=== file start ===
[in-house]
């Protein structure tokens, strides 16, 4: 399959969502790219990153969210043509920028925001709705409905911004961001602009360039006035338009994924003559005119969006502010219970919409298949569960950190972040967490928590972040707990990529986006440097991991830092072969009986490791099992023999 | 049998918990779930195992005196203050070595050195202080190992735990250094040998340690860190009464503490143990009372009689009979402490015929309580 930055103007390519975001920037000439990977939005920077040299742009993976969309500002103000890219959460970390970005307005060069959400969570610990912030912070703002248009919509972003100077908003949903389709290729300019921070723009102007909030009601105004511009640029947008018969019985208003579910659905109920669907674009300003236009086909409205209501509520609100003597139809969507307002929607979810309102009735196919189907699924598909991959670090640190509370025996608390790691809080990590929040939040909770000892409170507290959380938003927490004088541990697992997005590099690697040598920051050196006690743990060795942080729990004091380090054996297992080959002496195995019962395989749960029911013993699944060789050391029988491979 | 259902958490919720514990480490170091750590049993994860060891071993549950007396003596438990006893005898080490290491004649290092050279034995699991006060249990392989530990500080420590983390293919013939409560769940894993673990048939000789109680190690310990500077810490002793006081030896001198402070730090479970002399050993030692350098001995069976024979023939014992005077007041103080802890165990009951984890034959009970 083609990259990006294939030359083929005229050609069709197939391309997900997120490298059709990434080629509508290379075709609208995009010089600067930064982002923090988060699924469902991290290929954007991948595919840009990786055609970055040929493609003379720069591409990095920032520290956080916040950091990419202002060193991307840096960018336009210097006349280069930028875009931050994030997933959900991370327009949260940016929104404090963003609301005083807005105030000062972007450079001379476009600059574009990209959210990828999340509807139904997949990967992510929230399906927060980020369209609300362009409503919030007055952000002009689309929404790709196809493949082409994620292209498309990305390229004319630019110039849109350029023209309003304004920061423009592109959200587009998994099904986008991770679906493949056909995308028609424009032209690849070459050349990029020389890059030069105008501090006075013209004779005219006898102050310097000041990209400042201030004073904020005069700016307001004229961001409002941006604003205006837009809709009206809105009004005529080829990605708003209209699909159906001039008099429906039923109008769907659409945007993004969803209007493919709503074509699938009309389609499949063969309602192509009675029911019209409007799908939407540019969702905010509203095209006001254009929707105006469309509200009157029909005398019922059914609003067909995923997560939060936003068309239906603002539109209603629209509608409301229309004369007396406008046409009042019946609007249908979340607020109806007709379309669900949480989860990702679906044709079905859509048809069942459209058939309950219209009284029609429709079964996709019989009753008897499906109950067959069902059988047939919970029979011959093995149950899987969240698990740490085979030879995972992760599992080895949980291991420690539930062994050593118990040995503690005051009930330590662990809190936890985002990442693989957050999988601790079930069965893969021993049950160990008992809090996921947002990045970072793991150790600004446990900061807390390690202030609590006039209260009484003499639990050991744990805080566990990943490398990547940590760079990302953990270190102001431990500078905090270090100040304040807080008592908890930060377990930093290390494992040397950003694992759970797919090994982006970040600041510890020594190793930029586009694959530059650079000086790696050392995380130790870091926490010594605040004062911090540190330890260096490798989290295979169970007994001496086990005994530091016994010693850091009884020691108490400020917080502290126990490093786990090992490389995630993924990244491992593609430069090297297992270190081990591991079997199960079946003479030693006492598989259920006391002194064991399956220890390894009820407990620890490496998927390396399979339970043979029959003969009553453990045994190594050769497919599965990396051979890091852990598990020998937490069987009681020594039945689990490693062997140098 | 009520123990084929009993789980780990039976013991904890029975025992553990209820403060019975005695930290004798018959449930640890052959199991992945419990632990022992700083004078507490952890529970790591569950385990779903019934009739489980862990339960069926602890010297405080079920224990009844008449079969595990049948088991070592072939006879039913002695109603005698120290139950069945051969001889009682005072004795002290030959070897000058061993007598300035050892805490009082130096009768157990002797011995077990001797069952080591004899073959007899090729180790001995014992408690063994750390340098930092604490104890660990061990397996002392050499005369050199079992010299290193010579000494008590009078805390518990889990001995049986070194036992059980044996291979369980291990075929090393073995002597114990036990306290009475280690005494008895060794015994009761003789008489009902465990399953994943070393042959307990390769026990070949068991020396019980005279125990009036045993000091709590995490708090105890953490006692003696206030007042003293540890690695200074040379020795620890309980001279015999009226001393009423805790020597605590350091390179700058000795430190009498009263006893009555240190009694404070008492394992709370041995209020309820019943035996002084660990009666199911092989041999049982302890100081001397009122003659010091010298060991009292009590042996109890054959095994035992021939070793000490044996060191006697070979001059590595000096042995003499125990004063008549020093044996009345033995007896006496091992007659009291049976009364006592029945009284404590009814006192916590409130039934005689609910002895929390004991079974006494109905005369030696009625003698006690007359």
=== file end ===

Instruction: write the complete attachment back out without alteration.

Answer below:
[in-house]
């Protein structure tokens, strides 16, 4: 399959969502790219990153969210043509920028925001709705409905911004961001602009360039006035338009994924003559005119969006502010219970919409298949569960950190972040967490928590972040707990990529986006440097991991830092072969009986490791099992023999 | 049998918990779930195992005196203050070595050195202080190992735990250094040998340690860190009464503490143990009372009689009979402490015929309580 930055103007390519975001920037000439990977939005920077040299742009993976969309500002103000890219959460970390970005307005060069959400969570610990912030912070703002248009919509972003100077908003949903389709290729300019921070723009102007909030009601105004511009640029947008018969019985208003579910659905109920669907674009300003236009086909409205209501509520609100003597139809969507307002929607979810309102009735196919189907699924598909991959670090640190509370025996608390790691809080990590929040939040909770000892409170507290959380938003927490004088541990697992997005590099690697040598920051050196006690743990060795942080729990004091380090054996297992080959002496195995019962395989749960029911013993699944060789050391029988491979 | 259902958490919720514990480490170091750590049993994860060891071993549950007396003596438990006893005898080490290491004649290092050279034995699991006060249990392989530990500080420590983390293919013939409560769940894993673990048939000789109680190690310990500077810490002793006081030896001198402070730090479970002399050993030692350098001995069976024979023939014992005077007041103080802890165990009951984890034959009970 083609990259990006294939030359083929005229050609069709197939391309997900997120490298059709990434080629509508290379075709609208995009010089600067930064982002923090988060699924469902991290290929954007991948595919840009990786055609970055040929493609003379720069591409990095920032520290956080916040950091990419202002060193991307840096960018336009210097006349280069930028875009931050994030997933959900991370327009949260940016929104404090963003609301005083807005105030000062972007450079001379476009600059574009990209959210990828999340509807139904997949990967992510929230399906927060980020369209609300362009409503919030007055952000002009689309929404790709196809493949082409994620292209498309990305390229004319630019110039849109350029023209309003304004920061423009592109959200587009998994099904986008991770679906493949056909995308028609424009032209690849070459050349990029020389890059030069105008501090006075013209004779005219006898102050310097000041990209400042201030004073904020005069700016307001004229961001409002941006604003205006837009809709009206809105009004005529080829990605708003209209699909159906001039008099429906039923109008769907659409945007993004969803209007493919709503074509699938009309389609499949063969309602192509009675029911019209409007799908939407540019969702905010509203095209006001254009929707105006469309509200009157029909005398019922059914609003067909995923997560939060936003068309239906603002539109209603629209509608409301229309004369007396406008046409009042019946609007249908979340607020109806007709379309669900949480989860990702679906044709079905859509048809069942459209058939309950219209009284029609429709079964996709019989009753008897499906109950067959069902059988047939919970029979011959093995149950899987969240698990740490085979030879995972992760599992080895949980291991420690539930062994050593118990040995503690005051009930330590662990809190936890985002990442693989957050999988601790079930069965893969021993049950160990008992809090996921947002990045970072793991150790600004446990900061807390390690202030609590006039209260009484003499639990050991744990805080566990990943490398990547940590760079990302953990270190102001431990500078905090270090100040304040807080008592908890930060377990930093290390494992040397950003694992759970797919090994982006970040600041510890020594190793930029586009694959530059650079000086790696050392995380130790870091926490010594605040004062911090540190330890260096490798989290295979169970007994001496086990005994530091016994010693850091009884020691108490400020917080502290126990490093786990090992490389995630993924990244491992593609430069090297297992270190081990591991079997199960079946003479030693006492598989259920006391002194064991399956220890390894009820407990620890490496998927390396399979339970043979029959003969009553453990045994190594050769497919599965990396051979890091852990598990020998937490069987009681020594039945689990490693062997140098 | 009520123990084929009993789980780990039976013991904890029975025992553990209820403060019975005695930290004798018959449930640890052959199991992945419990632990022992700083004078507490952890529970790591569950385990779903019934009739489980862990339960069926602890010297405080079920224990009844008449079969595990049948088991070592072939006879039913002695109603005698120290139950069945051969001889009682005072004795002290030959070897000058061993007598300035050892805490009082130096009768157990002797011995077990001797069952080591004899073959007899090729180790001995014992408690063994750390340098930092604490104890660990061990397996002392050499005369050199079992010299290193010579000494008590009078805390518990889990001995049986070194036992059980044996291979369980291990075929090393073995002597114990036990306290009475280690005494008895060794015994009761003789008489009902465990399953994943070393042959307990390769026990070949068991020396019980005279125990009036045993000091709590995490708090105890953490006692003696206030007042003293540890690695200074040379020795620890309980001279015999009226001393009423805790020597605590350091390179700058000795430190009498009263006893009555240190009694404070008492394992709370041995209020309820019943035996002084660990009666199911092989041999049982302890100081001397009122003659010091010298060991009292009590042996109890054959095994035992021939070793000490044996060191006697070979001059590595000096042995003499125990004063008549020093044996009345033995007896006496091992007659009291049976009364006592029945009284404590009814006192916590409130039934005689609910002895929390004991079974006494109905005369030696009625003698006690007359």